Samurai Great Men And Nature
All great men, whether they be poets or scientists or religio...
Zazen Or The Sitting In Meditation
Habit comes out of practice, and forms character by degrees, ...
The Fifth And The Sixth Patriarchs
Tao Sin transmitted the Law to Hung Jan (Ko-nin), who being e...
Enlightenment Implies An Insight Into The Nature Of Self
We cannot pass over, however, this weighty problem without sa...
Missionary Activity Of The Sixth Patriarch
As we have seen above, the Sixth Patriarch was a great genius...
The Manliness Of The Zen Monk And Of The Samurai
Thirdly, both the Zen monk and the Samurai were distinguished...
The Betterment Of Life
Again, people nowadays seem to feel keenly the wound of the
Life And Change
A peculiar phase of life is change which appears in the form ...
Epicureanism And Life
There are a good many people always buoyant in spirit and mir...
Man Is Neither Good-natured Nor Bad-natured According To Su Shih
The difficulty may be avoided by a theory given by Su Shih ...
Where Then Does The Error Lie?
Where, then, does the error lie in the four possible proposit...
Nature Is The Mother Of All Things
Furthermore, man has come into existence out of Nature. He i...
The Theory Of Buddha-nature Adequately Explains The Ethical States Of Man
This theory of Buddha-nature enables us to get an insight int...
The Parable Of A Drunkard
Now the question arises, If all human beings are endowed with...
Zen And The Regent Generals Of The Ho-jo Period
No wonder, then, that the representatives of the Samurai clas...
Retribution In The Past The Present And The Future Life
Then a question suggests itself: If there be no soul that su...
Bodhidharma's Disciples And The Transmission Of The Law[fn#31]
[FN#31] For details, see Chwen Tang Luh and Den Ka Roku, b...
Poetical Intuition And Zen
Since Universal Life or Spirit permeates the universe, the po...
Man Is Bad-natured According To Siun Tsz
The weaknesses of Mencius's theory are fully exposed by anot...
The Absolute And Reality Are But An Abstraction
A grain of sand you, trample upon has a deeper significance t...
Idealistic Scepticism Concerning Objective Reality
But extreme Idealism identifies 'to be' with 'to be known,' and
assumes all phenomena to be ideas as illustrated in
Vidyamatra-vincati-castra,[FN#200] by Vasubandhu. Then it
necessarily parts company with Zen, which believes in Universal Life
existing in everything instead of behind it. Idealism shows us its
dark side in three sceptic views: (1) scepticism respecting objective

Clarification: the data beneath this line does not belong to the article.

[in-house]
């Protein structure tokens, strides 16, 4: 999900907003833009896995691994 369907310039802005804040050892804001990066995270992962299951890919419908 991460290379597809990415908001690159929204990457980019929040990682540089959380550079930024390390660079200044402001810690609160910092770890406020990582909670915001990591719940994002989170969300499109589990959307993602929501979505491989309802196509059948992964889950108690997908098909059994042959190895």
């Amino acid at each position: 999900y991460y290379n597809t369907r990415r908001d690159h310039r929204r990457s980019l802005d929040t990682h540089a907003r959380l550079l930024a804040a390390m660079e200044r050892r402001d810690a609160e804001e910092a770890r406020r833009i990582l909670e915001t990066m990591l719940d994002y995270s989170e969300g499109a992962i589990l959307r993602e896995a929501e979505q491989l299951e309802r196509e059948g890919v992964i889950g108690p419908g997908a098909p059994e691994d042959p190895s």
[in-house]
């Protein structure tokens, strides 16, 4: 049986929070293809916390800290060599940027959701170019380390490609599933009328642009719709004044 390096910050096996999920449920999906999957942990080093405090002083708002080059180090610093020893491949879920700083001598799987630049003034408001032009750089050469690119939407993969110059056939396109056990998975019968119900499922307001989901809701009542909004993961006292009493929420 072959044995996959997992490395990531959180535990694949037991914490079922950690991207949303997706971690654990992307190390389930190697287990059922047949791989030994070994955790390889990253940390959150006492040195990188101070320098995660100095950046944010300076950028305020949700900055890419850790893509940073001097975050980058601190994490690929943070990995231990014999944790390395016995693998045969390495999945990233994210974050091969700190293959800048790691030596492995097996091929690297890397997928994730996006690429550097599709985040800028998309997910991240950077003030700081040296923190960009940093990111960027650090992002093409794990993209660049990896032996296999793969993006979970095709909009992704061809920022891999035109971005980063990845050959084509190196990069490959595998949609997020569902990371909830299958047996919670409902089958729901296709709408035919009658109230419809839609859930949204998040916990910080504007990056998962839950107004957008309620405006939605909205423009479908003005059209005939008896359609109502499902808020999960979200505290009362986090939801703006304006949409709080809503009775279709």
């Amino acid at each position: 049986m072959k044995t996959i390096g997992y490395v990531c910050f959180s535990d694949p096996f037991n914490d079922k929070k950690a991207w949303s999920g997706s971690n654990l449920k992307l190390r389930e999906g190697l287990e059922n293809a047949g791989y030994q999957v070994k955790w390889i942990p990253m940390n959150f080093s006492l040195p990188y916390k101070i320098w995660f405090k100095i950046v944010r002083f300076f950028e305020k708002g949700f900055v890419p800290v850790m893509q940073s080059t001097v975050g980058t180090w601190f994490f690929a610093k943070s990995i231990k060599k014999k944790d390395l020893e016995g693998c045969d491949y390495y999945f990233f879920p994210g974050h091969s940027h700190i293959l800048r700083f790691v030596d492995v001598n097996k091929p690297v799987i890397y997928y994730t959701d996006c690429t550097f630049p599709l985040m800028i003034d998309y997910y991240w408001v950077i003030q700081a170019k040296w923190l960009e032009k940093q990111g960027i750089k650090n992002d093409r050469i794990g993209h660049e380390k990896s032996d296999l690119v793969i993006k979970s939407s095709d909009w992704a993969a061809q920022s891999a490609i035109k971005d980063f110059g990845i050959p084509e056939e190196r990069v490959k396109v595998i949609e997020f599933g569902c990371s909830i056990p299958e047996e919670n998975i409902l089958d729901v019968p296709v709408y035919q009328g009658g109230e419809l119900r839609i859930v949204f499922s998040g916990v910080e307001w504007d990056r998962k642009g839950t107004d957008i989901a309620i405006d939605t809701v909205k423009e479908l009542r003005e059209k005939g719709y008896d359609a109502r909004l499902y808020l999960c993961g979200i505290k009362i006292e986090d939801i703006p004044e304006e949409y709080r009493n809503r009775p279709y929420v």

reality; (2) scepticism respecting religion; (3) scepticism
[FN#199] A philosophical work on Buddhist idealism by Vasubandhu,
translated into Chinese by Hiuen Tsang in A.D. 648. There exists a
famous commentary on it, compiled by Dharmapala, translated into
Chinese by Hiuen Tsang in A.D. 659. See Nanjo's Catalogue, Nos. 1197
[FN#200] A simpler work on Idealism, translated into Chinese by
Hiuen Tsang in A.D. 661. See Nanjo's Catalogue, Nos. 1238, 1239, and
First it assumes that things exist in so far as they are known by us.
It is as a matter of course that if a tree exists at all, it is
known as having a trunk long or short, branches large or small,
leaves green or yellow, flowers yellow or purple, etc., all of which
are ideas. But it does not imply in the least that 'to be known' is
equivalent to 'to be existent.' Rather we should say that to be
known presupposes to be existent, for we cannot know anything
non-existent, even if we admit that the axioms of logic subsist.
Again, a tree may stand as ideas to a knower, but it can stand at the
same time as a shelter in relation to some birds, as food in relation
to some insects, as a world in relation to some minute worms, as a
kindred organism to other vegetables. How could you say that its
relation to a knower is the only and fundamental relation for the
existence of the tree? The disappearance of its knower no more
affects the tree than of its feeder; nor the appearance of its knower
affects the tree any more than that of kindred vegetables.
Extreme idealism erroneously concludes that what is really existent,
or what is directly proved to be existent, is only our sensations,
ideas, thoughts; that the external world is nothing but the images
reflected on the mirror of the mind, and that therefore objective
reality of things is doubtful-nay, more, they are unreal, illusory,
and dreams. If so, we can no longer distinguish the real from the
visionary; the waking from the dreaming; the sane from the insane;
the true from the untrue. Whether life is real or an empty dream, we
are at a loss to understand.
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